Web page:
Interview with former Deb Aya De Leon + #DebBallGiveaway of THE BOSS

It is with great pleasure that we welcome back former Deb Aya De Leon to The Debutante Ball for our Saturday interview! Aya, author of UPTOWN THIEF, has a brand new book that came out last week – Congratulations, Aya!!! Want to know more about Aya and THE BOSS? Here’s the scoop!

Justice Hustlers Book #2 THE BOSS (2017):

Tyesha Couvillier seems to have escaped her disastrous past on Chicago’s South Side. She’s finished graduate school and stopped working as an escort. Now she’s director of a Manhattan women’s health clinic, and as the new boss, she’s called to lead in labor crisis. The dancers at the One-Eyed-King want to unionize, but the chain of strip clubs is controlled by Ukrainian mobsters with no regard for any laws, least of all labor codes. Meanwhile, Tyesha’s high drama relatives from Chicago have moved to Brooklyn, including Tyesha’s teenage niece who’s trying to break into the rap game. She begs Tyesha to rekindle her romance with a rap star she used to date. Tyesha initially encountered him as a rude client too drunk for sex. He became a promising suitor until he expected an easy lay because of her profession. According to his latest album he’s changed. But can she trust him? She needs a clear head to deal with her more dangerous relatives and the deadly anti-union thugs who threaten her, the strippers, and the clinic.

If you haven’t already, pick up a copy of THE BOSS today! You can also enter to win a copy by retweeting on twitter:

You can also enter by sharing the post on Facebook. We will select and contact the very lucky winner on Friday, June 9th at noon (US Only).

Welcome, Aya!

Talk about one book that made an impact on you.

Colson Whitehead’s THE INTUITIONIST had a huge impact on me when I read it in my 20s. He created this fictional sort of futuristic world in literary fiction, where elevator inspectors were these really powerful people in city government. And then he created this whole massive public debate between two schools of thought: the empiricists and the intuitionists. And he’d start the chapters with these little snippets of their textbooks from the different schools of thought. I loved that. I’ve been trying unsuccessfully to replicate that in a book for the last two decades. The first novel I tried that in was in a fictional women’s college with a colorful fictional history. And I kept trying to use snippets from the college brochure and a fictional history of the college, but it didn’t work. In my debut novel, UPTOWN THIEF, I tried to open the chapters with snippets of the New York penal code about prostitution and pimping, because it gave me that same feeling. But my freelance editor cut all that. I guess it was too wonky or geeky. I have a spy book I’ve been working on that has a fictional positive thinking guru, and that one might see the light of day. I think it would work because it drives the character. The other ones I used didn’t resonate because they drove the context or the setting. But I loved them. Those were a couple of my darlings that I had to kill.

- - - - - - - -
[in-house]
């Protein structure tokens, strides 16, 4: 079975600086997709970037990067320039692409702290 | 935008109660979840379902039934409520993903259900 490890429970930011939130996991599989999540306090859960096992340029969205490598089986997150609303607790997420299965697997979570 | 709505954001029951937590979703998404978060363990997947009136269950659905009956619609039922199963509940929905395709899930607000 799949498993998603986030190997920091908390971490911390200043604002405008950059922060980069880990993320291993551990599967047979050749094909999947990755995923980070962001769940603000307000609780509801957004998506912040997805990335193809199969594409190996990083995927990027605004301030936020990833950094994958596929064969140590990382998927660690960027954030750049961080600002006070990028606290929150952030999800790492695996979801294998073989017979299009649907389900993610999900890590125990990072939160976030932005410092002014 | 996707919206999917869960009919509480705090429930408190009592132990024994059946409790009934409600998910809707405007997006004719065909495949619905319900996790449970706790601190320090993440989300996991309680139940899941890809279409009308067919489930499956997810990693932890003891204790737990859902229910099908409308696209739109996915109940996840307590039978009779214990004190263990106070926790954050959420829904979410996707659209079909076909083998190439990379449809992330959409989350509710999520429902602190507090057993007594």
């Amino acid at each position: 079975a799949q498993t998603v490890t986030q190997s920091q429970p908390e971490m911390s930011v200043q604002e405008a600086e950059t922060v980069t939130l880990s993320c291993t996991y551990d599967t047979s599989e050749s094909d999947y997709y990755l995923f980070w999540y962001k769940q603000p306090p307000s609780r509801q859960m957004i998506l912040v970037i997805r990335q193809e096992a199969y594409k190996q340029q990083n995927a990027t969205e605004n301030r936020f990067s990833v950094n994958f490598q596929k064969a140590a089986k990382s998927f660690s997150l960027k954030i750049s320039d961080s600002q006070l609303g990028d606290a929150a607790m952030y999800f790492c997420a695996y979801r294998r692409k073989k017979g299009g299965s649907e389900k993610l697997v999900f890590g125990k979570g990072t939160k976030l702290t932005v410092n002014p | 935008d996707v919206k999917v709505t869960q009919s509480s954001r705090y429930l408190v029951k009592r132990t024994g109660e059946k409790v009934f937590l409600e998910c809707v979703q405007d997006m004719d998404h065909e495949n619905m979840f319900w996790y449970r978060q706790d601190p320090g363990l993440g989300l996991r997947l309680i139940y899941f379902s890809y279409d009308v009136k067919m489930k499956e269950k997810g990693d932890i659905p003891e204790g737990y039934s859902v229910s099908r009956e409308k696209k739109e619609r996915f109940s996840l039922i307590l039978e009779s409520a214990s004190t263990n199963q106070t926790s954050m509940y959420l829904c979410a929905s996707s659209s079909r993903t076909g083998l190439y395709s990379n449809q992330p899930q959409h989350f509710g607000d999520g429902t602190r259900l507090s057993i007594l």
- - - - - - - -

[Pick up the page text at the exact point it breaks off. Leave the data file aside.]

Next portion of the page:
What’s your secret or not-so-secret superpower?

Apparently, my new superpower is to write books very quickly. My debut novel was sold in a two-book deal, and I had ten months between the two publication dates. My publisher does genre series books and doesn’t like them to come out more than a year apart. I didn’t know if I could handle the pressure, but I was able to rise to the occasion. Now that the second book is out, it feels insanely fast. The only way that it’s possible is for me to write novels that follow the structure of the original book in the series, UPTOWN THIEF. That took me eight years to write. But as much as it’s insane to be writing so fast, it’s also a great to be on a faster genre clock, because I get to do four books in four years, which is great in terms of payment, productivity, and building my body of work. I have decided to make NaNoWriMo [LINK:] a way of life. For anyone who doesn’t know, NaNoWriMo is National Novel Writing Month which takes place every year in November, and it’s a time when people all over the world write a novel in a month. It doesn’t have to be good, it just has to be 50,000 words. It’s a quantity over quality project, and I love it. And not only in November, I did the draft of book three with the hashtag #FebMarNaNo, and speed-wrote it over two months. I submitted that VERY rough version to my editor at Kensington, so they can know enough of the content to start developing the materials for it: cover, jacket copy. I’m having some challenges getting from first to second draft with book three, which is due….basically yesterday. But I have a little time because the final book will go in sometime in the fall and be copyedited in the winter. By then I’ll already be working on book four.